7. ad Says:

    I do feel for the tragic death of this mother, but any rider of a scooter or a motorcycle has to accept certain risks. Most feel that the pleasure and convenience outweigh the dangers. Regardless of who is at fault accidents can happen and when they do the results are often deadly. This is a sobering reminder of the risks they take.

  8. Brent Says:

    It seems that in Toronto, at least, the idea of “accidents” in car crash terms is being challenged:

    http://www.thestar.com/article/856651–english-is-a-car-crash-an-accident

  9. Tim Says:

    It is worth noting that the US media (in particular, but by no means exclusively) is very reluctant to apportion blame to a driver in many other cases. Railroad accidents seem particularly ripe for this kind of emotive reporting. Compare and contrast these two headlines:

    “Van struck by Amtrack locomotive in south city”
    and
    “Suffolk train and lorry level crossing smash injures 21″

    In both cases it would appear that the driver of the truck/van had misused the crossing. One came from a local US TV website, the other from English local news.

    While the UK article does not apportion blame, the paragraphs below allow the reader to readily draw the conclusion that it was unlikely that the truck driver was using the crossing appropriately. It was a crossing on private land where the truck driver was required by law to phone the train dispatcher using the railroad telephone located at the crossing to ask for permission to cross. The signalling logs show that nobody called, and apparently, “[a] 38-year-old man has been arrested on suspicion of railway safety offences.”

    The US news site, however, show a similar situation, albeit with fewer injuries. But the emotive language used means that while they use factually accurate statements, you as a reader are left in no doubt that the van driver was the one at risk here, “[t]he van sustained heavy damage in the crash, the train appeared to have little, if any damage.”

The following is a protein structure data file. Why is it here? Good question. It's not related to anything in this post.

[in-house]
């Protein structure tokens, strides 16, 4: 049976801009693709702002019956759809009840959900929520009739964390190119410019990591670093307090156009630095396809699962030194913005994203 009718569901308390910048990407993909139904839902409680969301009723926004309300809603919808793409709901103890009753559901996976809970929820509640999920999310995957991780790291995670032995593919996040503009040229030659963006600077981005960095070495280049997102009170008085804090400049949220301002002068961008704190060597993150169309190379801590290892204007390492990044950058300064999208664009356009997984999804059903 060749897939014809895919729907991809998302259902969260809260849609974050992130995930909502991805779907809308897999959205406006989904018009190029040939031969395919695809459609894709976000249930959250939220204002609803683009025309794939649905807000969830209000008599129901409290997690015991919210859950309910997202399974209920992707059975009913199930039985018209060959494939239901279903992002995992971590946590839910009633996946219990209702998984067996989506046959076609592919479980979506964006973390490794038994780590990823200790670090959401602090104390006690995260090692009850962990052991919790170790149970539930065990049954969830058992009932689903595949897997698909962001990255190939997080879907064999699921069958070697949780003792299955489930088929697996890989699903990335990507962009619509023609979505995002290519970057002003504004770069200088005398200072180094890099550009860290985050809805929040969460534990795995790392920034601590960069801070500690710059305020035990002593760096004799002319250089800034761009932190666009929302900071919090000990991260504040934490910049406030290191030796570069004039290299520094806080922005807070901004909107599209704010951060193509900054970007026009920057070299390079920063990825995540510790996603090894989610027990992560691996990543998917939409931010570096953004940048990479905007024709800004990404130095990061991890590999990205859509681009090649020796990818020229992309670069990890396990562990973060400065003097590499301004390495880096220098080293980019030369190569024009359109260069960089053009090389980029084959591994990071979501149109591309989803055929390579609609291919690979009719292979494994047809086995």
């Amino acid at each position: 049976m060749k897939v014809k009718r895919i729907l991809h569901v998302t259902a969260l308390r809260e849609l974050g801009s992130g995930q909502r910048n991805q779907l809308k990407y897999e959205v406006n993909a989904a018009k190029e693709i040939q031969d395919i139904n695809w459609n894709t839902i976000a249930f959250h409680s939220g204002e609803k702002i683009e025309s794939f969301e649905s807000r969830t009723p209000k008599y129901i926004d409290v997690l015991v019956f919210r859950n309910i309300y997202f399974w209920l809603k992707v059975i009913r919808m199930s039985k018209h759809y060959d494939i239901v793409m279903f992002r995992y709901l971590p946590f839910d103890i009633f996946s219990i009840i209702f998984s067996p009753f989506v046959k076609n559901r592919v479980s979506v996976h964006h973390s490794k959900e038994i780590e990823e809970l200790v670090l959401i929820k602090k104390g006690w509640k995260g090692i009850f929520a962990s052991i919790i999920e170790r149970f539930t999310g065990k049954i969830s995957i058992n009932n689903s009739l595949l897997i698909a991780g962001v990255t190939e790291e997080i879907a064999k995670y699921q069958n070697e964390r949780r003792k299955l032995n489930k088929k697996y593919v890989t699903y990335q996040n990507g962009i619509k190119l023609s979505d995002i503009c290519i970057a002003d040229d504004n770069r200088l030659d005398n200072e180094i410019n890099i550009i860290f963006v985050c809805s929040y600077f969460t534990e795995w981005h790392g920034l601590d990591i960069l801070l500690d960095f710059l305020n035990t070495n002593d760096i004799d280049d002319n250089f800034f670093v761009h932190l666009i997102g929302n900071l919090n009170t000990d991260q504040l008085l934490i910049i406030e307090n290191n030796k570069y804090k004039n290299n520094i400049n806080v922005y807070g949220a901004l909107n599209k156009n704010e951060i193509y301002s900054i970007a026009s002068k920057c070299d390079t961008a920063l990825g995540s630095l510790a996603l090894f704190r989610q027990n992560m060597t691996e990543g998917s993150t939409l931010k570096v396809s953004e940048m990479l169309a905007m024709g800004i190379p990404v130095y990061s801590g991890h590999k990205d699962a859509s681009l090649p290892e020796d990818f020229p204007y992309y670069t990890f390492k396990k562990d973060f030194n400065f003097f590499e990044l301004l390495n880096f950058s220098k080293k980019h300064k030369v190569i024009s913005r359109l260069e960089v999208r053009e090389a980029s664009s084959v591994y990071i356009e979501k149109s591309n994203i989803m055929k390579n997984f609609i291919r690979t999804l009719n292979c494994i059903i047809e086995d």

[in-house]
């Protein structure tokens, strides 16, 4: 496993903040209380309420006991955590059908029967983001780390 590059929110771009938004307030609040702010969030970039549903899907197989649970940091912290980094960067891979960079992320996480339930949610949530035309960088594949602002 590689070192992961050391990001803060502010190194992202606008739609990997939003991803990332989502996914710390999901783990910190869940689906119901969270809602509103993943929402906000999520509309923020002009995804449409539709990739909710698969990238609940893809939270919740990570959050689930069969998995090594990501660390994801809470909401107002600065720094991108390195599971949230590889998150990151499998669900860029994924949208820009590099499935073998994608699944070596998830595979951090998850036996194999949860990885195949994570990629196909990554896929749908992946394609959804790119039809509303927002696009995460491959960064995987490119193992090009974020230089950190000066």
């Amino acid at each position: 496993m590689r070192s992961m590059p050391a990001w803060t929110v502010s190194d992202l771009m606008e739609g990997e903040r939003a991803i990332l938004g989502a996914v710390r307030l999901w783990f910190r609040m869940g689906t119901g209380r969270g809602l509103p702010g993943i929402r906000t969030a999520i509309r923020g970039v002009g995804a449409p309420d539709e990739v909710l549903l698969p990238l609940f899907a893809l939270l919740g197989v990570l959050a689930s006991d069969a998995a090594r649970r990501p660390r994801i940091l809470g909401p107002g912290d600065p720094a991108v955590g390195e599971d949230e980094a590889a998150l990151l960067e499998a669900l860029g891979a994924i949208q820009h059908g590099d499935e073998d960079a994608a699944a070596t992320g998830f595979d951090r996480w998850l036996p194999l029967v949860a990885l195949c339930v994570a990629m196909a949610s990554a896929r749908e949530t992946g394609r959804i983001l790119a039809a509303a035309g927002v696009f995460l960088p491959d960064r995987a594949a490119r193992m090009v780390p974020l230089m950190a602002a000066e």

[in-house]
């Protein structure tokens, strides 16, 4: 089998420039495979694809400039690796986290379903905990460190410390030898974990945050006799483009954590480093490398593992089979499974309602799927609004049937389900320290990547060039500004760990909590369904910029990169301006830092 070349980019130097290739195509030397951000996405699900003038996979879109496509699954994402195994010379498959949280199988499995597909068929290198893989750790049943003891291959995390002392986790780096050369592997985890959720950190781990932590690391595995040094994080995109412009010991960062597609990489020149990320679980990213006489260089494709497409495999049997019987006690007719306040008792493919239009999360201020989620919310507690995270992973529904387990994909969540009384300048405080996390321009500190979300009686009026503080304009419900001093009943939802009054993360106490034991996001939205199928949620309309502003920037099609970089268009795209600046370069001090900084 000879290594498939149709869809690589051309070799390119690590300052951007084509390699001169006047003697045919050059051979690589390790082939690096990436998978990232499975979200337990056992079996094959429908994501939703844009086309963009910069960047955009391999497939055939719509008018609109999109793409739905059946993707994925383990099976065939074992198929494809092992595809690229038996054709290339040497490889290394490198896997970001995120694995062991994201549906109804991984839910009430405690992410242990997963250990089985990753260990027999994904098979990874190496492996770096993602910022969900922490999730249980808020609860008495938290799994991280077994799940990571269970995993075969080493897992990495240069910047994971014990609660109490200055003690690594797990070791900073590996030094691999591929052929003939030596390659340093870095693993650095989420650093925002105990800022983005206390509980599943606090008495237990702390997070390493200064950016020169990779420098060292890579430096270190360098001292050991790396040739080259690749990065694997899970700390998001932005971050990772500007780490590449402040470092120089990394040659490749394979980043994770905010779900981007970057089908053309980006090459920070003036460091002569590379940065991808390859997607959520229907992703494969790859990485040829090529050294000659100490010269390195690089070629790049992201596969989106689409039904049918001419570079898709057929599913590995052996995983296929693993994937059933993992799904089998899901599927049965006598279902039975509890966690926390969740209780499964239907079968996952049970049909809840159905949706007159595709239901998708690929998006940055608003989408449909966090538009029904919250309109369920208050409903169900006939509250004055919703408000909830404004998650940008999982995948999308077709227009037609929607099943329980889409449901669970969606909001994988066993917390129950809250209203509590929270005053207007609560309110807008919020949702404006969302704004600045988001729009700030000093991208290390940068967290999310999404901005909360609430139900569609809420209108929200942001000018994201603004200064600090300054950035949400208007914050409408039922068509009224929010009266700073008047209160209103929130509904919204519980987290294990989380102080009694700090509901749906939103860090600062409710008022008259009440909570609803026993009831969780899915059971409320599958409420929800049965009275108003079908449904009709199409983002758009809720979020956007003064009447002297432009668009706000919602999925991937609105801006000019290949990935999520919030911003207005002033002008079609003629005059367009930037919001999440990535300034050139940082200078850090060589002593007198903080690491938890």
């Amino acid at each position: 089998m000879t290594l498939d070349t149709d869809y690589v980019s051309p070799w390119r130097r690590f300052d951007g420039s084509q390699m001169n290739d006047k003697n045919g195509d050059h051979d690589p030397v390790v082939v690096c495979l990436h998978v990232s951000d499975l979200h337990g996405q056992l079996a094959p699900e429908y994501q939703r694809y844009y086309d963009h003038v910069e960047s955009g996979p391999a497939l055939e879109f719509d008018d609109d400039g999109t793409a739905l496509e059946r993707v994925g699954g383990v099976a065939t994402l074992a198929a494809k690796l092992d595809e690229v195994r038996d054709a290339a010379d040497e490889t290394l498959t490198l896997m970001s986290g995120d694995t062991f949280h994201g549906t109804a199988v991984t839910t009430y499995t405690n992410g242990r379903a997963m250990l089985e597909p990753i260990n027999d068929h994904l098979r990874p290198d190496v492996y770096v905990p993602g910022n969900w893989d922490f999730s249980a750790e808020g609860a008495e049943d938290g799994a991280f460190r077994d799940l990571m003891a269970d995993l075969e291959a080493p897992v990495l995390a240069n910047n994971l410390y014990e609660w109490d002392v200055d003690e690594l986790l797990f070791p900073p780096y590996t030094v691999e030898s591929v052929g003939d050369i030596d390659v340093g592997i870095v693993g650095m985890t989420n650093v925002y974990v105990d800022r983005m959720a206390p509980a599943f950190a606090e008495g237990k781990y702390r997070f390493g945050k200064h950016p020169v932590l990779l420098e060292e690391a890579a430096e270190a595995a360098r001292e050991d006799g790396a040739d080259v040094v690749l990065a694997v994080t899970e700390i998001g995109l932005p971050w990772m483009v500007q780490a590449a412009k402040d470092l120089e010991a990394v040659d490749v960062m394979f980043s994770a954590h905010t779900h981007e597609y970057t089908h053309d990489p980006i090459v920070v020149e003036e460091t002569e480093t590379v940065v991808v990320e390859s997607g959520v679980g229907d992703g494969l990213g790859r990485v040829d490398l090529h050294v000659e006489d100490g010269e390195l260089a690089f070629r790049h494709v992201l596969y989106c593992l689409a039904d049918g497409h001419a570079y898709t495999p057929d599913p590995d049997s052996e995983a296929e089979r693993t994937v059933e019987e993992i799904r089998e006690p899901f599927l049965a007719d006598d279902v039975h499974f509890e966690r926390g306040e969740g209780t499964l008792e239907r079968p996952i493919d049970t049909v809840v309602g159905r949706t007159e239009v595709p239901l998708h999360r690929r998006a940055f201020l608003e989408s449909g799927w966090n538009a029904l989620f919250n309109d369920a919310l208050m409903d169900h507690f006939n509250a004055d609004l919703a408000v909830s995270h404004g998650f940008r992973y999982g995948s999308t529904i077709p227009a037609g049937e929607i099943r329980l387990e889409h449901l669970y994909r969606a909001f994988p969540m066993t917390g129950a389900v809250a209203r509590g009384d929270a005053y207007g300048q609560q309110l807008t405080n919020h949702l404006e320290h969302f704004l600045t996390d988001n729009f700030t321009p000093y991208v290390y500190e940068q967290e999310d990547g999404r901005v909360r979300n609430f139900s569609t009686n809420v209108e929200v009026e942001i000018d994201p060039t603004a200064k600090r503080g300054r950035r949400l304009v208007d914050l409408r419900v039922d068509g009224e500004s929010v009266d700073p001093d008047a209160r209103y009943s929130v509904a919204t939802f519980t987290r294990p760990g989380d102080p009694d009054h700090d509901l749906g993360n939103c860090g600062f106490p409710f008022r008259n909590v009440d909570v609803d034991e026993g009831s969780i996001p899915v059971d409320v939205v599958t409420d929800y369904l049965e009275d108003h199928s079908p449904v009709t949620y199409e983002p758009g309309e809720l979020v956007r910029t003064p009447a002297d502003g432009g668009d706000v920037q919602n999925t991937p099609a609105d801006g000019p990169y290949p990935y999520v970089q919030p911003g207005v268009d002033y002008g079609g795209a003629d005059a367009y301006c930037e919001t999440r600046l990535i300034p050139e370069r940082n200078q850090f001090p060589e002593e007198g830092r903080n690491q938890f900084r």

(Hardly surprising given the weights and construction standards of the vehicles involved)
    This is despite the fact that the previous paragraph makes it quite clear that the van driver was attempting to outrun the train, “a cargo van tried to cross the tracks ahead of a slow moving Amtrak train.”

    I have found this common amongst US reporting of railroad incidents. The headline hardly ever indicates that some nutcase has driven into the path of a train, often despite warnings and barriers, and imply that the train didn’t stop, it just plowed straight into the car/van/truck, even though almost everyone knows it can take a couple of miles to stop a fully laden train, so it has no way of stopping in time. You never see the headline “Man drives car in front of moving train”, but you often see the headline “Train kills man driving car”, as if it was wilful on the part of the railroad or engineer, and not wilful on the part of the driver.

    This is one of the reasons the US will retain the perception that roads are safer than railroads, because the media keeps up the pressure of blame where it does not lie.

    In reply to “ad” of August 3rd, you are right that it is a risk that we choose to take. Although it is worth noting that not everyone has the right or capability of choosing to drive, either for financial, medical or legal reasons, but their “rights” in taking up the alternatives can be trodden upon by not insisting that street design and highway legislation accommodate the needs of these people. The fact that the media and police departments continue to perpetuate these “little lies” about blame and risk will mean that the rights of this group of citizens will continue to remain undermined in the US.

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Traffic Tom Vanderbilt

How We Drive is the companion blog to Tom Vanderbilt’s New York Times bestselling book, Traffic: Why We Drive the Way We Do (and What It Says About Us), published by Alfred A. Knopf in the U.S. and Canada, Penguin in the U.K, and in languages other than English by a number of other fine publishers worldwide.